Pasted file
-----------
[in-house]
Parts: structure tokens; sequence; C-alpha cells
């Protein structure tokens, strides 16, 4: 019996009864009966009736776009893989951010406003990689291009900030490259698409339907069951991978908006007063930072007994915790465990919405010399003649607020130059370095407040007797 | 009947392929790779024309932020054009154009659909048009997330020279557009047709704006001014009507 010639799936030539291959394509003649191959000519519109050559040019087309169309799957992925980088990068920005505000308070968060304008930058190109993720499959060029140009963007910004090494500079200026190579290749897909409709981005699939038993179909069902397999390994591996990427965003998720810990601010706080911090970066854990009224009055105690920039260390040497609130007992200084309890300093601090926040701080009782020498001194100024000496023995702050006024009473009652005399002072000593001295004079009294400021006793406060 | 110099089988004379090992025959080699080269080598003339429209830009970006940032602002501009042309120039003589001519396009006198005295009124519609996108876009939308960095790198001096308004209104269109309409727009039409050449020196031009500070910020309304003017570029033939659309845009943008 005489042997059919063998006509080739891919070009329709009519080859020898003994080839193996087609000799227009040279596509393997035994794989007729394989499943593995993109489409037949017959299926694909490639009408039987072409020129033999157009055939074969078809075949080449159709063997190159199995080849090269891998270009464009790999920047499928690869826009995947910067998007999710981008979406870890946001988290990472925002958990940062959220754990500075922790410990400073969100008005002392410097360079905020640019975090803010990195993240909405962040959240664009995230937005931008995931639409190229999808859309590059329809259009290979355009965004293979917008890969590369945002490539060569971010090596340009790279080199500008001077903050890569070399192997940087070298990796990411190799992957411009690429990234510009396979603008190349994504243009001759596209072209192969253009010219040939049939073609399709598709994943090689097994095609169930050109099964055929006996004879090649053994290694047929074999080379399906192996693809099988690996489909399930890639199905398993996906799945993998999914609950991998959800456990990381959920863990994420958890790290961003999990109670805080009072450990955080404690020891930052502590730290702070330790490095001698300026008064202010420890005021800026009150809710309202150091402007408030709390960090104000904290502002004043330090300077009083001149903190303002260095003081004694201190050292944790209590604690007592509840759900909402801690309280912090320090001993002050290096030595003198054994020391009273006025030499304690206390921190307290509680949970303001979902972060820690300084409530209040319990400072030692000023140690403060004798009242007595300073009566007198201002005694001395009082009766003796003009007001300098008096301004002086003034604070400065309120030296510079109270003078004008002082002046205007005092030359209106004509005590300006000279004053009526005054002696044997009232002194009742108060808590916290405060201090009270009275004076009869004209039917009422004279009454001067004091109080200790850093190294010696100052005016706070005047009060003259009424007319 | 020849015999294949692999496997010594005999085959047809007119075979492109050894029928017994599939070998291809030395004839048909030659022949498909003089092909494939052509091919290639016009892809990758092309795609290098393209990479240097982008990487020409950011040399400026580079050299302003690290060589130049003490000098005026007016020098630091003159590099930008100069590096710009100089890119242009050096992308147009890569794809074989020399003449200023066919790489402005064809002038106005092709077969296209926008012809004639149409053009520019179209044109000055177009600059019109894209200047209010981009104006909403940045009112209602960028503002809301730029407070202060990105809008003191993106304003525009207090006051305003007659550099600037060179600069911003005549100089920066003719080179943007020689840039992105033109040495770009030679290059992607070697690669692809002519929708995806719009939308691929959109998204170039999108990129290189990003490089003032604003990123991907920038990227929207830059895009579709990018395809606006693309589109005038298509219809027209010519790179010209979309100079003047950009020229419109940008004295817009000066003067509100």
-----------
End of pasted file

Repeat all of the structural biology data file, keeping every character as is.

[in-house]
Parts: structure tokens; sequence; C-alpha cells
């Protein structure tokens, strides 16, 4: 019996009864009966009736776009893989951010406003990689291009900030490259698409339907069951991978908006007063930072007994915790465990919405010399003649607020130059370095407040007797 | 009947392929790779024309932020054009154009659909048009997330020279557009047709704006001014009507 010639799936030539291959394509003649191959000519519109050559040019087309169309799957992925980088990068920005505000308070968060304008930058190109993720499959060029140009963007910004090494500079200026190579290749897909409709981005699939038993179909069902397999390994591996990427965003998720810990601010706080911090970066854990009224009055105690920039260390040497609130007992200084309890300093601090926040701080009782020498001194100024000496023995702050006024009473009652005399002072000593001295004079009294400021006793406060 | 110099089988004379090992025959080699080269080598003339429209830009970006940032602002501009042309120039003589001519396009006198005295009124519609996108876009939308960095790198001096308004209104269109309409727009039409050449020196031009500070910020309304003017570029033939659309845009943008 005489042997059919063998006509080739891919070009329709009519080859020898003994080839193996087609000799227009040279596509393997035994794989007729394989499943593995993109489409037949017959299926694909490639009408039987072409020129033999157009055939074969078809075949080449159709063997190159199995080849090269891998270009464009790999920047499928690869826009995947910067998007999710981008979406870890946001988290990472925002958990940062959220754990500075922790410990400073969100008005002392410097360079905020640019975090803010990195993240909405962040959240664009995230937005931008995931639409190229999808859309590059329809259009290979355009965004293979917008890969590369945002490539060569971010090596340009790279080199500008001077903050890569070399192997940087070298990796990411190799992957411009690429990234510009396979603008190349994504243009001759596209072209192969253009010219040939049939073609399709598709994943090689097994095609169930050109099964055929006996004879090649053994290694047929074999080379399906192996693809099988690996489909399930890639199905398993996906799945993998999914609950991998959800456990990381959920863990994420958890790290961003999990109670805080009072450990955080404690020891930052502590730290702070330790490095001698300026008064202010420890005021800026009150809710309202150091402007408030709390960090104000904290502002004043330090300077009083001149903190303002260095003081004694201190050292944790209590604690007592509840759900909402801690309280912090320090001993002050290096030595003198054994020391009273006025030499304690206390921190307290509680949970303001979902972060820690300084409530209040319990400072030692000023140690403060004798009242007595300073009566007198201002005694001395009082009766003796003009007001300098008096301004002086003034604070400065309120030296510079109270003078004008002082002046205007005092030359209106004509005590300006000279004053009526005054002696044997009232002194009742108060808590916290405060201090009270009275004076009869004209039917009422004279009454001067004091109080200790850093190294010696100052005016706070005047009060003259009424007319 | 020849015999294949692999496997010594005999085959047809007119075979492109050894029928017994599939070998291809030395004839048909030659022949498909003089092909494939052509091919290639016009892809990758092309795609290098393209990479240097982008990487020409950011040399400026580079050299302003690290060589130049003490000098005026007016020098630091003159590099930008100069590096710009100089890119242009050096992308147009890569794809074989020399003449200023066919790489402005064809002038106005092709077969296209926008012809004639149409053009520019179209044109000055177009600059019109894209200047209010981009104006909403940045009112209602960028503002809301730029407070202060990105809008003191993106304003525009207090006051305003007659550099600037060179600069911003005549100089920066003719080179943007020689840039992105033109040495770009030679290059992607070697690669692809002519929708995806719009939308691929959109998204170039999108990129290189990003490089003032604003990123991907920038990227929207830059895009579709990018395809606006693309589109005038298509219809027209010519790179010209979309100079003047950009020229419109940008004295817009000066003067509100």